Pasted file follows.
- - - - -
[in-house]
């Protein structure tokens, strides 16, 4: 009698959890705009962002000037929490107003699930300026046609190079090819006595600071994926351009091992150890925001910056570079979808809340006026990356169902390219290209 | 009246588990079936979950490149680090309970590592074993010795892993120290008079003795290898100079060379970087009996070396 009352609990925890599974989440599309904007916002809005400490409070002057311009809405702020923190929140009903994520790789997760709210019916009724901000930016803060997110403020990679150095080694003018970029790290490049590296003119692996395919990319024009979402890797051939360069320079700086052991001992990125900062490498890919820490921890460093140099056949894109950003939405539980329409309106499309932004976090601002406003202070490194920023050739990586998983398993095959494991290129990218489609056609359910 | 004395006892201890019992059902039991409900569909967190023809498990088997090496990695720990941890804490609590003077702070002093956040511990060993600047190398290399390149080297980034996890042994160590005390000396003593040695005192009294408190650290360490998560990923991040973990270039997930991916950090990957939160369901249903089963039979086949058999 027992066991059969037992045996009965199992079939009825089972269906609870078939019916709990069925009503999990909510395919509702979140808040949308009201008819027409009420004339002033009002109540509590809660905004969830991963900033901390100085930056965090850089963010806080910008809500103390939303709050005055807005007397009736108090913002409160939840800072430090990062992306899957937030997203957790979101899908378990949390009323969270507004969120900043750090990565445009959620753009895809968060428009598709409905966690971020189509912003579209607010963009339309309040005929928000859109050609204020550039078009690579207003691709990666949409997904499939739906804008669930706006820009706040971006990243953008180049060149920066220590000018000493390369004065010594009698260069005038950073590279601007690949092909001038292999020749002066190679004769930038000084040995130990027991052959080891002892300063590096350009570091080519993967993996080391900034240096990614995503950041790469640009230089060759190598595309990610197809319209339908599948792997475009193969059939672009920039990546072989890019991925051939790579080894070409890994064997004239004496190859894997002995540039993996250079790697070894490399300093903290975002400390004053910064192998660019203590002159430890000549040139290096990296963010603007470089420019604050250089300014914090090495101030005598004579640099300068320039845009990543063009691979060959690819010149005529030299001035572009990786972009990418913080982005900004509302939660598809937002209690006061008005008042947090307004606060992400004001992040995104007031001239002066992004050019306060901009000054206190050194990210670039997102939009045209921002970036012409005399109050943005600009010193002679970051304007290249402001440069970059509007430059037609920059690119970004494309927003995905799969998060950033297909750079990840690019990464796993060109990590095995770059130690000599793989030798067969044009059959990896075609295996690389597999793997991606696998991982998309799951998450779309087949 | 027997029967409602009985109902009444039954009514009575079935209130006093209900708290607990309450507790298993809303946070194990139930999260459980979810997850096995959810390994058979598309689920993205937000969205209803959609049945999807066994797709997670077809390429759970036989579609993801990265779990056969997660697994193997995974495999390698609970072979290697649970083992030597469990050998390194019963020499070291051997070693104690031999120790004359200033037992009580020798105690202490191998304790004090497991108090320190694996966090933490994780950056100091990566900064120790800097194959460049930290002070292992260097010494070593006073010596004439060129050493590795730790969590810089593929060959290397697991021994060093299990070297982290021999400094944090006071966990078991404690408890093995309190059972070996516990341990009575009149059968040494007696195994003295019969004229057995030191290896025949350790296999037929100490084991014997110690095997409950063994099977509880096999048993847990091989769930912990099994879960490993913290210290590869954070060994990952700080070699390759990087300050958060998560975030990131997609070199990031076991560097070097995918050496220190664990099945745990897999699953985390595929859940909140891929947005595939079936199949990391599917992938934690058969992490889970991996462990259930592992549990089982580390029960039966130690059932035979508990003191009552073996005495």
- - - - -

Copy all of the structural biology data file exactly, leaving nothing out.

[in-house]
């Protein structure tokens, strides 16, 4: 009698959890705009962002000037929490107003699930300026046609190079090819006595600071994926351009091992150890925001910056570079979808809340006026990356169902390219290209 | 009246588990079936979950490149680090309970590592074993010795892993120290008079003795290898100079060379970087009996070396 009352609990925890599974989440599309904007916002809005400490409070002057311009809405702020923190929140009903994520790789997760709210019916009724901000930016803060997110403020990679150095080694003018970029790290490049590296003119692996395919990319024009979402890797051939360069320079700086052991001992990125900062490498890919820490921890460093140099056949894109950003939405539980329409309106499309932004976090601002406003202070490194920023050739990586998983398993095959494991290129990218489609056609359910 | 004395006892201890019992059902039991409900569909967190023809498990088997090496990695720990941890804490609590003077702070002093956040511990060993600047190398290399390149080297980034996890042994160590005390000396003593040695005192009294408190650290360490998560990923991040973990270039997930991916950090990957939160369901249903089963039979086949058999 027992066991059969037992045996009965199992079939009825089972269906609870078939019916709990069925009503999990909510395919509702979140808040949308009201008819027409009420004339002033009002109540509590809660905004969830991963900033901390100085930056965090850089963010806080910008809500103390939303709050005055807005007397009736108090913002409160939840800072430090990062992306899957937030997203957790979101899908378990949390009323969270507004969120900043750090990565445009959620753009895809968060428009598709409905966690971020189509912003579209607010963009339309309040005929928000859109050609204020550039078009690579207003691709990666949409997904499939739906804008669930706006820009706040971006990243953008180049060149920066220590000018000493390369004065010594009698260069005038950073590279601007690949092909001038292999020749002066190679004769930038000084040995130990027991052959080891002892300063590096350009570091080519993967993996080391900034240096990614995503950041790469640009230089060759190598595309990610197809319209339908599948792997475009193969059939672009920039990546072989890019991925051939790579080894070409890994064997004239004496190859894997002995540039993996250079790697070894490399300093903290975002400390004053910064192998660019203590002159430890000549040139290096990296963010603007470089420019604050250089300014914090090495101030005598004579640099300068320039845009990543063009691979060959690819010149005529030299001035572009990786972009990418913080982005900004509302939660598809937002209690006061008005008042947090307004606060992400004001992040995104007031001239002066992004050019306060901009000054206190050194990210670039997102939009045209921002970036012409005399109050943005600009010193002679970051304007290249402001440069970059509007430059037609920059690119970004494309927003995905799969998060950033297909750079990840690019990464796993060109990590095995770059130690000599793989030798067969044009059959990896075609295996690389597999793997991606696998991982998309799951998450779309087949 | 027997029967409602009985109902009444039954009514009575079935209130006093209900708290607990309450507790298993809303946070194990139930999260459980979810997850096995959810390994058979598309689920993205937000969205209803959609049945999807066994797709997670077809390429759970036989579609993801990265779990056969997660697994193997995974495999390698609970072979290697649970083992030597469990050998390194019963020499070291051997070693104690031999120790004359200033037992009580020798105690202490191998304790004090497991108090320190694996966090933490994780950056100091990566900064120790800097194959460049930290002070292992260097010494070593006073010596004439060129050493590795730790969590810089593929060959290397697991021994060093299990070297982290021999400094944090006071966990078991404690408890093995309190059972070996516990341990009575009149059968040494007696195994003295019969004229057995030191290896025949350790296999037929100490084991014997110690095997409950063994099977509880096999048993847990091989769930912990099994879960490993913290210290590869954070060994990952700080070699390759990087300050958060998560975030990131997609070199990031076991560097070097995918050496220190664990099945745990897999699953985390595929859940909140891929947005595939079936199949990391599917992938934690058969992490889970991996462990259930592992549990089982580390029960039966130690059932035979508990003191009552073996005495």